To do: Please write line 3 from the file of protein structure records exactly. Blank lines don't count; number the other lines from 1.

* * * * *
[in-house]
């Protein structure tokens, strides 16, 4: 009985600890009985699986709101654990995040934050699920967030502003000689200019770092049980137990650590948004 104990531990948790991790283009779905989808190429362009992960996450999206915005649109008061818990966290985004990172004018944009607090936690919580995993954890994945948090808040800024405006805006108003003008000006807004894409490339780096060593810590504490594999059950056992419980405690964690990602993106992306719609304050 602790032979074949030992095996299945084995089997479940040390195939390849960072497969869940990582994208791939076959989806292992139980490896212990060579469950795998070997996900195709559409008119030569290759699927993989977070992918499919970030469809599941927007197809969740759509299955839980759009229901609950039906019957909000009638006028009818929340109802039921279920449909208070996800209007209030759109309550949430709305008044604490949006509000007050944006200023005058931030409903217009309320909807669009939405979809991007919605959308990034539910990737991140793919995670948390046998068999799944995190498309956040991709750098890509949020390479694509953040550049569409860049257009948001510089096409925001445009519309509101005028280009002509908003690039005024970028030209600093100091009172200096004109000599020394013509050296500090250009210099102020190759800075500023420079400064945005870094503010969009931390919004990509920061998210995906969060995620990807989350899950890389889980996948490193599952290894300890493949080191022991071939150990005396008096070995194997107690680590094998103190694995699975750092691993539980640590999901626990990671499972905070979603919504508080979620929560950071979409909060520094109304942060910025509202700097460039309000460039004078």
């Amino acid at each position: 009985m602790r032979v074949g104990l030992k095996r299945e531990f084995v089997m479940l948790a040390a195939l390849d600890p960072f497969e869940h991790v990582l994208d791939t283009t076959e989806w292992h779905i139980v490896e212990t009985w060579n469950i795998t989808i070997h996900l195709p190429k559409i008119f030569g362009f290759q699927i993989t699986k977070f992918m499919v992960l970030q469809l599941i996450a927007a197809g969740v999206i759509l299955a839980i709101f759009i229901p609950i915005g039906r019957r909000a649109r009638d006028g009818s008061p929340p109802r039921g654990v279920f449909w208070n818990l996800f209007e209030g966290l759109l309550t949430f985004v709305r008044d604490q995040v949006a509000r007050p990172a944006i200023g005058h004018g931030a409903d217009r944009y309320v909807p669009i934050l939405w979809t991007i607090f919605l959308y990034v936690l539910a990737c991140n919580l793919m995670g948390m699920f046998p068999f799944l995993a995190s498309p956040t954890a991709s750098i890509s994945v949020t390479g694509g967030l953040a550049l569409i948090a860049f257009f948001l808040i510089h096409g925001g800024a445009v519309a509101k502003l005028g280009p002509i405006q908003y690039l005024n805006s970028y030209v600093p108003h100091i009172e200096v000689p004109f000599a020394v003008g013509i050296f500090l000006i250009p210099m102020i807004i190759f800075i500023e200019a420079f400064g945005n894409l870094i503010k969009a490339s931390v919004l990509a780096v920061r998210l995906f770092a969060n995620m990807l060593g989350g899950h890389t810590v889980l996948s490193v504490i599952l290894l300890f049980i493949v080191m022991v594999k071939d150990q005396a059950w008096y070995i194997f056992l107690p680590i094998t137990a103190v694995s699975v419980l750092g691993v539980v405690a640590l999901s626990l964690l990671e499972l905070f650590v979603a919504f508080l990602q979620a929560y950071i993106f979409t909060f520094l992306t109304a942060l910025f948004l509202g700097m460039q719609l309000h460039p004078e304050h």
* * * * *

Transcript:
């Amino acid at each position: 009985m602790r032979v074949g104990l030992k095996r299945e531990f084995v089997m479940l948790a040390a195939l390849d600890p960072f497969e869940h991790v990582l994208d791939t283009t076959e989806w292992h779905i139980v490896e212990t009985w060579n469950i795998t989808i070997h996900l195709p190429k559409i008119f030569g362009f290759q699927i993989t699986k977070f992918m499919v992960l970030q469809l599941i996450a927007a197809g969740v999206i759509l299955a839980i709101f759009i229901p609950i915005g039906r019957r909000a649109r009638d006028g009818s008061p929340p109802r039921g654990v279920f449909w208070n818990l996800f209007e209030g966290l759109l309550t949430f985004v709305r008044d604490q995040v949006a509000r007050p990172a944006i200023g005058h004018g931030a409903d217009r944009y309320v909807p669009i934050l939405w979809t991007i607090f919605l959308y990034v936690l539910a990737c991140n919580l793919m995670g948390m699920f046998p068999f799944l995993a995190s498309p956040t954890a991709s750098i890509s994945v949020t390479g694509g967030l953040a550049l569409i948090a860049f257009f948001l808040i510089h096409g925001g800024a445009v519309a509101k502003l005028g280009p002509i405006q908003y690039l005024n805006s970028y030209v600093p108003h100091i009172e200096v000689p004109f000599a020394v003008g013509i050296f500090l000006i250009p210099m102020i807004i190759f800075i500023e200019a420079f400064g945005n894409l870094i503010k969009a490339s931390v919004l990509a780096v920061r998210l995906f770092a969060n995620m990807l060593g989350g899950h890389t810590v889980l996948s490193v504490i599952l290894l300890f049980i493949v080191m022991v594999k071939d150990q005396a059950w008096y070995i194997f056992l107690p680590i094998t137990a103190v694995s699975v419980l750092g691993v539980v405690a640590l999901s626990l964690l990671e499972l905070f650590v979603a919504f508080l990602q979620a929560y950071i993106f979409t909060f520094l992306t109304a942060l910025f948004l509202g700097m460039q719609l309000h460039p004078e304050h």